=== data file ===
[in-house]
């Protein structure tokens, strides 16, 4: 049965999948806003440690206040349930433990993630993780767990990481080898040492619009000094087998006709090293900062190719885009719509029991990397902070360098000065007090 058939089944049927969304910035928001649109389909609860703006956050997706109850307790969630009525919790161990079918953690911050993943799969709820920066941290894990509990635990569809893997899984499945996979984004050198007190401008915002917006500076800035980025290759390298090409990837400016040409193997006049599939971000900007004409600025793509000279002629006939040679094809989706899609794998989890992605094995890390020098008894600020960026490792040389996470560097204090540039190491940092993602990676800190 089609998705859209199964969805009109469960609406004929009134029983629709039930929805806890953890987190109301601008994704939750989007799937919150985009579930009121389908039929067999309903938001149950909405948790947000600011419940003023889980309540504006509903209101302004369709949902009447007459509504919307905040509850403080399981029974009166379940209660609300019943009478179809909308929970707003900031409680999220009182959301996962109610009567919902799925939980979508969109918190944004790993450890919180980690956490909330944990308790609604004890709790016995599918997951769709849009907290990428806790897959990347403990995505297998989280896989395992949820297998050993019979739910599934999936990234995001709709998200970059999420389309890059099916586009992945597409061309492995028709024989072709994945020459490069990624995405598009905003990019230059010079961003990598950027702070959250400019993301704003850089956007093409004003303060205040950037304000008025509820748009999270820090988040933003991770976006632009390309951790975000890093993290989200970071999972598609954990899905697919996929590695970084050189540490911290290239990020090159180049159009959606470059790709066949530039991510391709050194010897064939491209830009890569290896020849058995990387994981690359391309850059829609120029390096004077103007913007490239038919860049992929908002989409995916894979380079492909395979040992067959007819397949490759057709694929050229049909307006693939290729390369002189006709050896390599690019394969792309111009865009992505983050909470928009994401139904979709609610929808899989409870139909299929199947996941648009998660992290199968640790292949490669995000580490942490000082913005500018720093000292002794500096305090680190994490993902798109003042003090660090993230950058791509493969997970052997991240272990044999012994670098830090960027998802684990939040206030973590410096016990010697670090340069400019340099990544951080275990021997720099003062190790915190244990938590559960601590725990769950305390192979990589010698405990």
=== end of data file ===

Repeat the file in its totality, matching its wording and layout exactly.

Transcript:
[in-house]
């Protein structure tokens, strides 16, 4: 049965999948806003440690206040349930433990993630993780767990990481080898040492619009000094087998006709090293900062190719885009719509029991990397902070360098000065007090 058939089944049927969304910035928001649109389909609860703006956050997706109850307790969630009525919790161990079918953690911050993943799969709820920066941290894990509990635990569809893997899984499945996979984004050198007190401008915002917006500076800035980025290759390298090409990837400016040409193997006049599939971000900007004409600025793509000279002629006939040679094809989706899609794998989890992605094995890390020098008894600020960026490792040389996470560097204090540039190491940092993602990676800190 089609998705859209199964969805009109469960609406004929009134029983629709039930929805806890953890987190109301601008994704939750989007799937919150985009579930009121389908039929067999309903938001149950909405948790947000600011419940003023889980309540504006509903209101302004369709949902009447007459509504919307905040509850403080399981029974009166379940209660609300019943009478179809909308929970707003900031409680999220009182959301996962109610009567919902799925939980979508969109918190944004790993450890919180980690956490909330944990308790609604004890709790016995599918997951769709849009907290990428806790897959990347403990995505297998989280896989395992949820297998050993019979739910599934999936990234995001709709998200970059999420389309890059099916586009992945597409061309492995028709024989072709994945020459490069990624995405598009905003990019230059010079961003990598950027702070959250400019993301704003850089956007093409004003303060205040950037304000008025509820748009999270820090988040933003991770976006632009390309951790975000890093993290989200970071999972598609954990899905697919996929590695970084050189540490911290290239990020090159180049159009959606470059790709066949530039991510391709050194010897064939491209830009890569290896020849058995990387994981690359391309850059829609120029390096004077103007913007490239038919860049992929908002989409995916894979380079492909395979040992067959007819397949490759057709694929050229049909307006693939290729390369002189006709050896390599690019394969792309111009865009992505983050909470928009994401139904979709609610929808899989409870139909299929199947996941648009998660992290199968640790292949490669995000580490942490000082913005500018720093000292002794500096305090680190994490993902798109003042003090660090993230950058791509493969997970052997991240272990044999012994670098830090960027998802684990939040206030973590410096016990010697670090340069400019340099990544951080275990021997720099003062190790915190244990938590559960601590725990769950305390192979990589010698405990």